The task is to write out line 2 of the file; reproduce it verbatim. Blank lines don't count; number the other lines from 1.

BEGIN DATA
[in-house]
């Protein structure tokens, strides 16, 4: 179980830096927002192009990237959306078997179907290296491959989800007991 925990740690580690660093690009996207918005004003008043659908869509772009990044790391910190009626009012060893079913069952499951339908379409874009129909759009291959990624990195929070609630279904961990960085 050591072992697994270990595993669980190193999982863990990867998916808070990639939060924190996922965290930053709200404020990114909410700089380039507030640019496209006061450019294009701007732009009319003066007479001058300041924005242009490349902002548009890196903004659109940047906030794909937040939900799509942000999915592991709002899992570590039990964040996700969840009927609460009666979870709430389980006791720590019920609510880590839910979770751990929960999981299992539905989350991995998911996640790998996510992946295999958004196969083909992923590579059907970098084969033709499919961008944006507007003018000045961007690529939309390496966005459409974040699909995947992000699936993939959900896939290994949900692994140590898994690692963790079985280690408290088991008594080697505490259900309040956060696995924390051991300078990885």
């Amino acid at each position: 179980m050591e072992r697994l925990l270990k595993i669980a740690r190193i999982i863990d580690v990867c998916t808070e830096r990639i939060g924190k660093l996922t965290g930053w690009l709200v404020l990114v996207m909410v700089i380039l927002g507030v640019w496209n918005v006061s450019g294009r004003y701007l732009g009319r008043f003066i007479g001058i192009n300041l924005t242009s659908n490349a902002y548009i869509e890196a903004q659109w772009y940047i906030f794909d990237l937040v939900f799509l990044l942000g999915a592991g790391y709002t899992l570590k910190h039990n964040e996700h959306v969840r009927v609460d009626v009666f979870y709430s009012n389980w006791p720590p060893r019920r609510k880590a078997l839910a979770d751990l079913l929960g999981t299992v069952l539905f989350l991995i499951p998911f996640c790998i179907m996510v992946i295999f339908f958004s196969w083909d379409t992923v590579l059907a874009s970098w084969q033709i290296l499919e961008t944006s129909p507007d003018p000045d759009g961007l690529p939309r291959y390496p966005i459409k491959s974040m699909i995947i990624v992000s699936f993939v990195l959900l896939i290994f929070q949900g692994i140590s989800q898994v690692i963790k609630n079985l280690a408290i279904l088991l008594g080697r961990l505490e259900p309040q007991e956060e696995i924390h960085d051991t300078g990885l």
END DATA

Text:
């Protein structure tokens, strides 16, 4: 179980830096927002192009990237959306078997179907290296491959989800007991 925990740690580690660093690009996207918005004003008043659908869509772009990044790391910190009626009012060893079913069952499951339908379409874009129909759009291959990624990195929070609630279904961990960085 050591072992697994270990595993669980190193999982863990990867998916808070990639939060924190996922965290930053709200404020990114909410700089380039507030640019496209006061450019294009701007732009009319003066007479001058300041924005242009490349902002548009890196903004659109940047906030794909937040939900799509942000999915592991709002899992570590039990964040996700969840009927609460009666979870709430389980006791720590019920609510880590839910979770751990929960999981299992539905989350991995998911996640790998996510992946295999958004196969083909992923590579059907970098084969033709499919961008944006507007003018000045961007690529939309390496966005459409974040699909995947992000699936993939959900896939290994949900692994140590898994690692963790079985280690408290088991008594080697505490259900309040956060696995924390051991300078990885």